ABSTRACT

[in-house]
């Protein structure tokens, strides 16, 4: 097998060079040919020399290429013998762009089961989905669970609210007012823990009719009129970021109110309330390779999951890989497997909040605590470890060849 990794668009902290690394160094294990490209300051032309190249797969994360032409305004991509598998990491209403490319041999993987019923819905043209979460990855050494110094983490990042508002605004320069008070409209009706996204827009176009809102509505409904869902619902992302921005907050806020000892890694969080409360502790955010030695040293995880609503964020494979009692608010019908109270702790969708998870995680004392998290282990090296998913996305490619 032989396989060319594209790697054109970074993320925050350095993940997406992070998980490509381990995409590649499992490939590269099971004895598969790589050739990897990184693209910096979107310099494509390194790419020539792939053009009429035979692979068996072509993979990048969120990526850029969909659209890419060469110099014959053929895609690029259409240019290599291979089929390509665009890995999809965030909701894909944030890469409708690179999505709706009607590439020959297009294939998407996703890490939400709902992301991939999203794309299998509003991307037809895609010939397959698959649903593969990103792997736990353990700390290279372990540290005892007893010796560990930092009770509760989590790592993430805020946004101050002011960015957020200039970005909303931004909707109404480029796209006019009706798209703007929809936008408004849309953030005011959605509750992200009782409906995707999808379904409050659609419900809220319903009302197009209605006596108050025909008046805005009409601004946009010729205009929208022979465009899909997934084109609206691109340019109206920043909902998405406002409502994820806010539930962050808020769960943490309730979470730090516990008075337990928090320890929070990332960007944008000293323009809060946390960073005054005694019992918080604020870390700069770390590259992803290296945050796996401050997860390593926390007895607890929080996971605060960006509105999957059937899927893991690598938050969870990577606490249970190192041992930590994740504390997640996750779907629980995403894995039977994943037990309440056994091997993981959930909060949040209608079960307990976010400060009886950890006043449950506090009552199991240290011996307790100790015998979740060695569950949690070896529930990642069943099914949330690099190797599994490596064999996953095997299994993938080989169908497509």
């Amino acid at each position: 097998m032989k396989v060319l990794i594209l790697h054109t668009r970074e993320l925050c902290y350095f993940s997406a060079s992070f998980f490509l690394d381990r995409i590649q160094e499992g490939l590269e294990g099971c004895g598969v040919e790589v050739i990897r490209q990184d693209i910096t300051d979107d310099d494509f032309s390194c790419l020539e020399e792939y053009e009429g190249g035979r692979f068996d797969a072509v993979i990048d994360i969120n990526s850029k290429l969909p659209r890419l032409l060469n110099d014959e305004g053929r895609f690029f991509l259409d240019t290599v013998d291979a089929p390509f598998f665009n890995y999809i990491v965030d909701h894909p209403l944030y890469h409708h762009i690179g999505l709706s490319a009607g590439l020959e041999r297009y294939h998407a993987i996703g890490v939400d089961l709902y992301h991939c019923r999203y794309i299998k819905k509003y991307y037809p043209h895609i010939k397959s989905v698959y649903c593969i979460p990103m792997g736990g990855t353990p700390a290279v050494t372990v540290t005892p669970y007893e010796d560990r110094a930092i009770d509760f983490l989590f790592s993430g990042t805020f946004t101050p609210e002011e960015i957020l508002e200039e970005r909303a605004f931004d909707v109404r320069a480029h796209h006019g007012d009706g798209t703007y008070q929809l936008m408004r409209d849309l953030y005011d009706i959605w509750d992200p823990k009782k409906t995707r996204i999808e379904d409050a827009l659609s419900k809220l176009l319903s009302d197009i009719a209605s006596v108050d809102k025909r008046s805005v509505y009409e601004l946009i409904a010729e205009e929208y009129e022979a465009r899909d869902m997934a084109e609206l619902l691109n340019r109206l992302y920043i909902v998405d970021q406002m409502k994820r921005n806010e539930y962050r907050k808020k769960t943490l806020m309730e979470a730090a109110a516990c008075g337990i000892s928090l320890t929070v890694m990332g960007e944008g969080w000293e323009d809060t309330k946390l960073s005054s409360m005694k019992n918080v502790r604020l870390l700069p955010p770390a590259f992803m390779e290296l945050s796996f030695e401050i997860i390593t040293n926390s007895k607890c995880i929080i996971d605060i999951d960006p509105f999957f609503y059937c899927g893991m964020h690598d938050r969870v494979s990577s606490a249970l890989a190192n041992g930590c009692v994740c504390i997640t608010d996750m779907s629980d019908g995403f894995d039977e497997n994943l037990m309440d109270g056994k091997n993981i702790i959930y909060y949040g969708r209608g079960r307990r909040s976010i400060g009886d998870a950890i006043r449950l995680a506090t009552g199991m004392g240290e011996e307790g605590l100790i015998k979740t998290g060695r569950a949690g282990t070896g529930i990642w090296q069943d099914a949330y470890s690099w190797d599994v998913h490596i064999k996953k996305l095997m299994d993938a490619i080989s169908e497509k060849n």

In the spring of 1963, leaders of the Textile Workers Union of America (TWUA) selected J. P. Stevens as the target for a major organizing campaign. The second-largest textile firm in the nation, Stevens employed more than 36,000 people, the bulk of them in the South. For more than 30 years, textile unions had struggled to organize the growing southern textile industry, the region’s largest employer. Across the South, employers fiercely opposed the union, often backed up by local politicians and community leaders. By the early 1960s, unions had only managed to sign up around 10% of the southern textile workforce, and most of these employees worked in small plants. Seeking to make more progress, TWUA leaders reasoned that if they could organize a large firm, other employers would look more favorably upon the union.